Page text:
A minister made an interesting comment on Lent one time (bear with me, this does pertain to the new year and resolutions). He was commenting on Lent being a time of reflection and that it is not necessary to give something up to encourage reflection. Instead, people need to think beyond themselves to their relationships. He was encouraging people to focus on becoming a better person instead of just giving up something random.
I was reminded of this yesterday as I was discussing New Year’s Resolutions with my husband and my son. It was a difficult task explaining the concept of a “new year” to my son. In his six year old mind, a new year is after his birthday (because he is a year older) or when school starts in August. I tried to explain to him about seasons, the calendar, how it all applies all over the world, etc. He finally looked at me and said, “Mommy, it’s okay if don’t know exactly. I believe you.” From the mouthes of babes…anyway, we talked about making New Year’s Resolutions and how I am a little against them. Not really against them, just don’t see the point when the majority of people who make them end up failing at them.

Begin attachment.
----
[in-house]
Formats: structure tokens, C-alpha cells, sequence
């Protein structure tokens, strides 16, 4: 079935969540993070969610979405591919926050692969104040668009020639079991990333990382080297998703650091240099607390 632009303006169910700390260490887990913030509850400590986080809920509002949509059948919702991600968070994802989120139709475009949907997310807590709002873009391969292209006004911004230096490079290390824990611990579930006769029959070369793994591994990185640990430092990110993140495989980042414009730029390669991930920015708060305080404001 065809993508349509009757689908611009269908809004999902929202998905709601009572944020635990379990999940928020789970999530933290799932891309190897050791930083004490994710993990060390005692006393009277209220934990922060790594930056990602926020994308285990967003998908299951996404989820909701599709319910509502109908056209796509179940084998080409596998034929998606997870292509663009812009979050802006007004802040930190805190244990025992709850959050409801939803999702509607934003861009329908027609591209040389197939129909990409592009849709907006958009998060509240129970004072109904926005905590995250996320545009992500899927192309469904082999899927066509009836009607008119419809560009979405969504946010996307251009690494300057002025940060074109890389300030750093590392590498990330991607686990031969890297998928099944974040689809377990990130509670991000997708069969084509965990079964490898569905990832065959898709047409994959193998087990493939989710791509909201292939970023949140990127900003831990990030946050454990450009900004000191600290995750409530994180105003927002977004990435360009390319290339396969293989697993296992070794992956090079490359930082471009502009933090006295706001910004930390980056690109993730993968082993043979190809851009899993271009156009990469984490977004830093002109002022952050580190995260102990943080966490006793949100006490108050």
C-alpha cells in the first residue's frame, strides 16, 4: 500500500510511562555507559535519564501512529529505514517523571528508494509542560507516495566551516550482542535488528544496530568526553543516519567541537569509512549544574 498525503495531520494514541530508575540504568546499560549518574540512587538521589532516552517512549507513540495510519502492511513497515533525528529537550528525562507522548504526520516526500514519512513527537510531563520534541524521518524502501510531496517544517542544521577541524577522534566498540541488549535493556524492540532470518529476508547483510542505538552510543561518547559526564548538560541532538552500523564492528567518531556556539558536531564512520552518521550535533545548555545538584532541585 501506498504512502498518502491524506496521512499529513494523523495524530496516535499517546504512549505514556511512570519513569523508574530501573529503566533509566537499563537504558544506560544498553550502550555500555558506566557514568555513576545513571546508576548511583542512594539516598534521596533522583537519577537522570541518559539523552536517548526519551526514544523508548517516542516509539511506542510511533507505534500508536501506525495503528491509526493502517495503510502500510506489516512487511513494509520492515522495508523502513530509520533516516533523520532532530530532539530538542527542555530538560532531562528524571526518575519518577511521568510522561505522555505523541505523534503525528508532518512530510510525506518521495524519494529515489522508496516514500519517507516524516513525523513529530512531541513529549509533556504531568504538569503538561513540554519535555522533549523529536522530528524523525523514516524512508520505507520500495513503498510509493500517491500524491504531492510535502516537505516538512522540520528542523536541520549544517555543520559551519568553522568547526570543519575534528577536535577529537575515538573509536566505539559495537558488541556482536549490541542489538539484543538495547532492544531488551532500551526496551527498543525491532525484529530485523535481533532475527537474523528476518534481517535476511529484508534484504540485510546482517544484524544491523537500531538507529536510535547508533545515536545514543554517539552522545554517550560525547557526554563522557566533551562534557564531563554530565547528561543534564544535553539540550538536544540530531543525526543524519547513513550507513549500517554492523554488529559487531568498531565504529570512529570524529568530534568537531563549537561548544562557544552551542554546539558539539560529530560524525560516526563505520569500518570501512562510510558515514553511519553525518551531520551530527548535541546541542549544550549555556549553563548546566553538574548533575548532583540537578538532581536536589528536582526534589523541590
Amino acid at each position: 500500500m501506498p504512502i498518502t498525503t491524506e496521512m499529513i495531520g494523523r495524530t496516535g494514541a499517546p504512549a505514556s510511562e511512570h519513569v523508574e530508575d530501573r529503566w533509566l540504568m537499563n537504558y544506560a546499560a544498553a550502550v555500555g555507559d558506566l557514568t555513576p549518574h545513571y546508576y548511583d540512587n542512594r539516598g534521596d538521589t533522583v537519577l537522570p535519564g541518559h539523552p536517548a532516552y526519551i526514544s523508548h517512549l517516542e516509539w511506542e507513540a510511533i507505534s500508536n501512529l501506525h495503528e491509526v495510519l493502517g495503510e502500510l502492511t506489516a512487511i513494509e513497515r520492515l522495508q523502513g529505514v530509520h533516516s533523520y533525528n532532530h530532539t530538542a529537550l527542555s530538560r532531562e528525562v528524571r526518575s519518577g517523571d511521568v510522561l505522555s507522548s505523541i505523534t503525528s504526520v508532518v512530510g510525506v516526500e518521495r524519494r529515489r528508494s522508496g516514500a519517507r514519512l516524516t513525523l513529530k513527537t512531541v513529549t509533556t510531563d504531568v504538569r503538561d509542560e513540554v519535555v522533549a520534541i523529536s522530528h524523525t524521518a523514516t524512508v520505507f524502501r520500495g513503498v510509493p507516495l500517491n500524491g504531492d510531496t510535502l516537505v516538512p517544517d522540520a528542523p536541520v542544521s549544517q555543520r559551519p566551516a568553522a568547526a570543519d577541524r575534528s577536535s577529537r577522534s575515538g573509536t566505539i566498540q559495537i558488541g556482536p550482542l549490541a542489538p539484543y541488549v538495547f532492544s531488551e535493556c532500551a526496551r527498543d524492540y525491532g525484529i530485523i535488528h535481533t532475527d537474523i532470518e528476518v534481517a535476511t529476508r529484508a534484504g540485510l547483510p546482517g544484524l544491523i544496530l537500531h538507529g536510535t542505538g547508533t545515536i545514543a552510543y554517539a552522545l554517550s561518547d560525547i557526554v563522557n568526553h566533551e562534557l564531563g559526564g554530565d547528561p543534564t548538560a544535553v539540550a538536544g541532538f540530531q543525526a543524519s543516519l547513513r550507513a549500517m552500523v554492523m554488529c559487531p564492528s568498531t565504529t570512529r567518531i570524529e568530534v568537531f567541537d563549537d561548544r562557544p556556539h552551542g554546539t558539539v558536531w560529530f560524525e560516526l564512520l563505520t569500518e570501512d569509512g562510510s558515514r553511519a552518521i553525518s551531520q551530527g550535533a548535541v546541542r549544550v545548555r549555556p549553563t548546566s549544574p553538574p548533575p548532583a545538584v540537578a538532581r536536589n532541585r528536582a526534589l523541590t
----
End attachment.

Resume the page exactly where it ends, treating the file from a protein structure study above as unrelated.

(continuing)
In an effort to make this work, my husband, son, and I have come to an agreement. Here is what we proprose:
1) My husband and I will try to yell less and in return our son will try to do what he is asked the first time.
2) My son will try to remember on his own to work 10 minutes every night on writing and will not get upset when reminded by us.
3) My husband will try to share his thoughts and feelings and I will try not to get angry when he does.
4) I will try not to bring my stress from work home and my husband will try to understand when I do.
We did discuss involving our daughter, but at the tender age of almost 3, she doesn’t quite get it. My obediant son has agreed to help her along. I’m very optimistic that this will be beneficial to all of us.